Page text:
By Foo Yun Chee
BRUSSELS (Reuters) – Belgium will scrap COVID-19 restrictions on restaurants and cafes, allowing them to operate under their usual hours as part of the government’s reopening plan and as more than two-thirds of the population have been vaccinated.
But the measures, which will take effect on Sept. 1, will not apply to Brussels, home to the European Commission, the European Parliament and NATO, because of the low vaccination rate in some parts of the city.
Prime Minister Alexander De Croo urged Belgians who have yet to get their jabs to do so as soon as possible, adding that vaccination would be mandatory for healthcare workers.
“Today, more than eight out of 10 adults are fully vaccinated. We can now take this further step,” he told a news conference.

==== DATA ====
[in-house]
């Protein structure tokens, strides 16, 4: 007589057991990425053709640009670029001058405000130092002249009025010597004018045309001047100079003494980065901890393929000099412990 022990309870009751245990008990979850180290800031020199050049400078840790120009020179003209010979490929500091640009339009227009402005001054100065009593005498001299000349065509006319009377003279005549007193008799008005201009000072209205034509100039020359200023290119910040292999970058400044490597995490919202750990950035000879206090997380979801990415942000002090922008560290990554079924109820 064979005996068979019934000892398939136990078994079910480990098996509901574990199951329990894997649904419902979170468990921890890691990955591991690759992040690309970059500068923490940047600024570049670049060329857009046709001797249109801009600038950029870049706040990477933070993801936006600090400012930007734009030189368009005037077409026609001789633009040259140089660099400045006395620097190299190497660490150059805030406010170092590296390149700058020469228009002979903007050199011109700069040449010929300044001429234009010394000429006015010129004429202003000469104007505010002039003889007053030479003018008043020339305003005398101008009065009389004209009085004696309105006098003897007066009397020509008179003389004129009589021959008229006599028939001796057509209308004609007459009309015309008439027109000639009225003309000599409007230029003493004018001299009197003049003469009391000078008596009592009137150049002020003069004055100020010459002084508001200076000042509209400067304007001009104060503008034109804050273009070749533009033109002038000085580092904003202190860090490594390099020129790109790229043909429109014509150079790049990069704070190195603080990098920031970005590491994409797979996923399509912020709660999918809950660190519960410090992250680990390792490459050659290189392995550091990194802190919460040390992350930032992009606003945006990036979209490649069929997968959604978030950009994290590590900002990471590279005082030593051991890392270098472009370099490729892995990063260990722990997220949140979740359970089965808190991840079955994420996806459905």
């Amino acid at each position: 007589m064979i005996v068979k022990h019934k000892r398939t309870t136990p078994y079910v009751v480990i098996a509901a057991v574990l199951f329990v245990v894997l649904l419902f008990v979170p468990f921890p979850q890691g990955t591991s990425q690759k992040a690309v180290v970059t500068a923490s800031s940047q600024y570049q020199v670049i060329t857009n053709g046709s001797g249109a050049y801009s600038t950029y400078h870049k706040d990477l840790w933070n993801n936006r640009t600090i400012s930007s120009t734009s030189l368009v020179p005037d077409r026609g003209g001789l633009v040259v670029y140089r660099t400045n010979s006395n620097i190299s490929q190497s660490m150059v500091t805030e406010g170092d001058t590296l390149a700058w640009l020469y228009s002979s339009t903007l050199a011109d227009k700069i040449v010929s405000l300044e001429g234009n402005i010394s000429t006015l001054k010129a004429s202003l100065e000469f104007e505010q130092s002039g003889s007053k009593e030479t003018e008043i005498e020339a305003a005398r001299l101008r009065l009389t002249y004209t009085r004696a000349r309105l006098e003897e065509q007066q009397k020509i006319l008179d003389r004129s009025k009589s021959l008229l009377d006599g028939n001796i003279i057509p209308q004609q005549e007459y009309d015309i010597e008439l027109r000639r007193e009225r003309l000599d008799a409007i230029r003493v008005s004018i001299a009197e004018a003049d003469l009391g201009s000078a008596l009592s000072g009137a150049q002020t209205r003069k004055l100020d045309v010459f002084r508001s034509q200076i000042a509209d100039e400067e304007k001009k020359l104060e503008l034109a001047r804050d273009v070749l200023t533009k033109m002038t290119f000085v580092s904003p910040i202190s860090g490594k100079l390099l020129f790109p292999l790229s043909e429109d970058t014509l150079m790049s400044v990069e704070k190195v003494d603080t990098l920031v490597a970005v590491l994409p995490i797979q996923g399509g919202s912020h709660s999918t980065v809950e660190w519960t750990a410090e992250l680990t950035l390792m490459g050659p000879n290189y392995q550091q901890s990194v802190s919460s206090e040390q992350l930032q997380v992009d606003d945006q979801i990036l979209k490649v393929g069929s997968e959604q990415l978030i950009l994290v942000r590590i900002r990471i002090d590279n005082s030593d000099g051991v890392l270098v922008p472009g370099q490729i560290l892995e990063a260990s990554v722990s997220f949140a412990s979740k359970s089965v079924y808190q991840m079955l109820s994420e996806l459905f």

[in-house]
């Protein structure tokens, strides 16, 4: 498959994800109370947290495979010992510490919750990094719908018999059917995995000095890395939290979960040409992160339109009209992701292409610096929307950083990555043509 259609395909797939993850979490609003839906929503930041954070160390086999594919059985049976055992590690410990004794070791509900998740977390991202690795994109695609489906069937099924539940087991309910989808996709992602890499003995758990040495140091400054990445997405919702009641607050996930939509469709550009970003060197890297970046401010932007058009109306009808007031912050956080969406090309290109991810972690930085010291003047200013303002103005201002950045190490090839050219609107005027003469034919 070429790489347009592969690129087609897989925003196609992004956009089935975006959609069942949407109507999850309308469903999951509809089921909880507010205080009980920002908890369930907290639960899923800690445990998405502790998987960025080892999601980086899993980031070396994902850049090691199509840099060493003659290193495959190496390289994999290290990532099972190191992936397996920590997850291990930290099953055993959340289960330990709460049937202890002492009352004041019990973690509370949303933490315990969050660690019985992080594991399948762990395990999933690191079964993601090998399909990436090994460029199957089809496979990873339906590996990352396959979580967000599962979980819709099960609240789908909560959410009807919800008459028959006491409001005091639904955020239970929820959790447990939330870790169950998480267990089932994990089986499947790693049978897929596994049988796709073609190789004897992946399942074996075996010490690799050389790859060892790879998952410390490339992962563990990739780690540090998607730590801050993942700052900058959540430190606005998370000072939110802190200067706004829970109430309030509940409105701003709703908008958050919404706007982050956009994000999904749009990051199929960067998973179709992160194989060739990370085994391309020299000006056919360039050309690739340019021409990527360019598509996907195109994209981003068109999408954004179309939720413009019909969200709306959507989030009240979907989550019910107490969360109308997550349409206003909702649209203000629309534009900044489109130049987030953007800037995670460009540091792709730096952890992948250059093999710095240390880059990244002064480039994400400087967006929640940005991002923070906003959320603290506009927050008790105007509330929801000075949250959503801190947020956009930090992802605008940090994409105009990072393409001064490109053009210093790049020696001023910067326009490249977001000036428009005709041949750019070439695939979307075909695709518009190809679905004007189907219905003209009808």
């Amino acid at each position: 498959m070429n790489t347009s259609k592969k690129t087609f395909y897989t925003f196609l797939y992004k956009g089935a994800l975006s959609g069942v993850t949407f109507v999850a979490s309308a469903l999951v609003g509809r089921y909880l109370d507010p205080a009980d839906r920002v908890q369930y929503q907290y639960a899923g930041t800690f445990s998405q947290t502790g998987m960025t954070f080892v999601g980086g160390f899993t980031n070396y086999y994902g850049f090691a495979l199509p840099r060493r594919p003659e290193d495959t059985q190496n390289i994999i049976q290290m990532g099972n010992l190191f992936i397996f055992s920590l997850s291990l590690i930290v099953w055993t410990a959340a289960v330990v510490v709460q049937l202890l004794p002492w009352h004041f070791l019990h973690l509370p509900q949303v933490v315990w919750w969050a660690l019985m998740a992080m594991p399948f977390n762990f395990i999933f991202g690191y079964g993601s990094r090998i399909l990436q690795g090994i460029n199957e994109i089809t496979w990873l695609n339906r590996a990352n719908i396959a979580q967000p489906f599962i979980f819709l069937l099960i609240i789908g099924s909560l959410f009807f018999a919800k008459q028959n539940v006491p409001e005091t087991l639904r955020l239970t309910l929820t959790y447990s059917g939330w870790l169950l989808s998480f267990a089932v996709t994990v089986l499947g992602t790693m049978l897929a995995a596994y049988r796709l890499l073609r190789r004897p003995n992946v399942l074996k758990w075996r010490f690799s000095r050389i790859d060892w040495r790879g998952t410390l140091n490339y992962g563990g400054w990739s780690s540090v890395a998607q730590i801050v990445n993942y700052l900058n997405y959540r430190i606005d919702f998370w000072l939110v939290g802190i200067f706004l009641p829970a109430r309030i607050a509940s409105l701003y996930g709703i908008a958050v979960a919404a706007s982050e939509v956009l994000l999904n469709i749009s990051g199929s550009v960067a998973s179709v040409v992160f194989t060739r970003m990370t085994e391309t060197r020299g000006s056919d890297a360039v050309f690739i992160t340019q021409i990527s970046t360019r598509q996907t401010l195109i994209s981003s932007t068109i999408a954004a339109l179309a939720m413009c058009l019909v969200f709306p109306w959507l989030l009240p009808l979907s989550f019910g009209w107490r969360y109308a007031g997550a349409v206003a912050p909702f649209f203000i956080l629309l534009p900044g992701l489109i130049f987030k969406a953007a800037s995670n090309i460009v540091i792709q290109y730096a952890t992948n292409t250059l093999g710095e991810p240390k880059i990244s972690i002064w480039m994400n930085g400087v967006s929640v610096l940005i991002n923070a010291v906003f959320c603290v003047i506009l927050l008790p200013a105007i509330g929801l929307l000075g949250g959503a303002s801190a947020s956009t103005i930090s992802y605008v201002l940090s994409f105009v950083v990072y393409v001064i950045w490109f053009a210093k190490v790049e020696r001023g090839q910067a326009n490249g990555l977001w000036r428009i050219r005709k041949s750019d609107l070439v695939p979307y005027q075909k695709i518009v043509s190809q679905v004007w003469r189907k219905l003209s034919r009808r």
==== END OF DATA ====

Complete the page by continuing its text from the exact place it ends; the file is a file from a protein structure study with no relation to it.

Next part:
While there will be no limits on the number of people sitting together at a table and no social distancing curbs, restaurant diners and cafe goers will still have to wear masks.
Restrictions and mask wearing requirements will be scraped for indoor events with up to 200 people and up to 400 for outdoor events. Events exceeding those numbers will only be open to people who have been vaccinated and have a negative virus test or have recovered from the virus.
Discotheques and dance halls will be allowed to re-open on Oct. 1.
Seventy-two percent of the population have received at least one jab of vaccines compared with 62% of young people between 12-17 years, according to figures released by authorities on Friday. Belgium has 1.16 million confirmed cases, 25,312 deaths and 77,129 patients admitted to hospitals, the data showed.
(Reporting by Foo Yun Chee; Editing by Cynthia Osterman)